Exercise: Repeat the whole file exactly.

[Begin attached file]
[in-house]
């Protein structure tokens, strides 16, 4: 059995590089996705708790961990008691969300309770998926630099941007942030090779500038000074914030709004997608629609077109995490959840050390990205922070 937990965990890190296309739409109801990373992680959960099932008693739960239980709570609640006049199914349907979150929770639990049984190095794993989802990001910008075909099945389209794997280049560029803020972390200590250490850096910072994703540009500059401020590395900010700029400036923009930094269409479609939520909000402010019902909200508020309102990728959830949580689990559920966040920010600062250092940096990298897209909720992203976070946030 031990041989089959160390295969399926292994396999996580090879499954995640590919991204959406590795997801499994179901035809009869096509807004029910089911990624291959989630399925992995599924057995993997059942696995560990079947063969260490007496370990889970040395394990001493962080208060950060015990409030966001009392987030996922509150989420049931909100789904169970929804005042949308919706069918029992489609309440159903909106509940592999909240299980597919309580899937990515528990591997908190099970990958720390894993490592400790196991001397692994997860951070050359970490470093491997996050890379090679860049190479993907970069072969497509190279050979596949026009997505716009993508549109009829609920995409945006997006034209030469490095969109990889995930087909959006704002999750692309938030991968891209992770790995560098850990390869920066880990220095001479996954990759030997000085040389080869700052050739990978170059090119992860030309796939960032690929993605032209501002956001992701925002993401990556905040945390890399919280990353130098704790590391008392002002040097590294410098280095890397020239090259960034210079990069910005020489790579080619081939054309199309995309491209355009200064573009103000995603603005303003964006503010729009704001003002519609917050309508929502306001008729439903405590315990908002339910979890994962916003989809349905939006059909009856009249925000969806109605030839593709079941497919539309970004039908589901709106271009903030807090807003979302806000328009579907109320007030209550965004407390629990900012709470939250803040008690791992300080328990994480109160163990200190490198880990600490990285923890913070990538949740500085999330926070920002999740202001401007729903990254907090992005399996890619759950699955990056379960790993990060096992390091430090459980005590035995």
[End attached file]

[in-house]
């Protein structure tokens, strides 16, 4: 059995590089996705708790961990008691969300309770998926630099941007942030090779500038000074914030709004997608629609077109995490959840050390990205922070 937990965990890190296309739409109801990373992680959960099932008693739960239980709570609640006049199914349907979150929770639990049984190095794993989802990001910008075909099945389209794997280049560029803020972390200590250490850096910072994703540009500059401020590395900010700029400036923009930094269409479609939520909000402010019902909200508020309102990728959830949580689990559920966040920010600062250092940096990298897209909720992203976070946030 031990041989089959160390295969399926292994396999996580090879499954995640590919991204959406590795997801499994179901035809009869096509807004029910089911990624291959989630399925992995599924057995993997059942696995560990079947063969260490007496370990889970040395394990001493962080208060950060015990409030966001009392987030996922509150989420049931909100789904169970929804005042949308919706069918029992489609309440159903909106509940592999909240299980597919309580899937990515528990591997908190099970990958720390894993490592400790196991001397692994997860951070050359970490470093491997996050890379090679860049190479993907970069072969497509190279050979596949026009997505716009993508549109009829609920995409945006997006034209030469490095969109990889995930087909959006704002999750692309938030991968891209992770790995560098850990390869920066880990220095001479996954990759030997000085040389080869700052050739990978170059090119992860030309796939960032690929993605032209501002956001992701925002993401990556905040945390890399919280990353130098704790590391008392002002040097590294410098280095890397020239090259960034210079990069910005020489790579080619081939054309199309995309491209355009200064573009103000995603603005303003964006503010729009704001003002519609917050309508929502306001008729439903405590315990908002339910979890994962916003989809349905939006059909009856009249925000969806109605030839593709079941497919539309970004039908589901709106271009903030807090807003979302806000328009579907109320007030209550965004407390629990900012709470939250803040008690791992300080328990994480109160163990200190490198880990600490990285923890913070990538949740500085999330926070920002999740202001401007729903990254907090992005399996890619759950699955990056379960790993990060096992390091430090459980005590035995």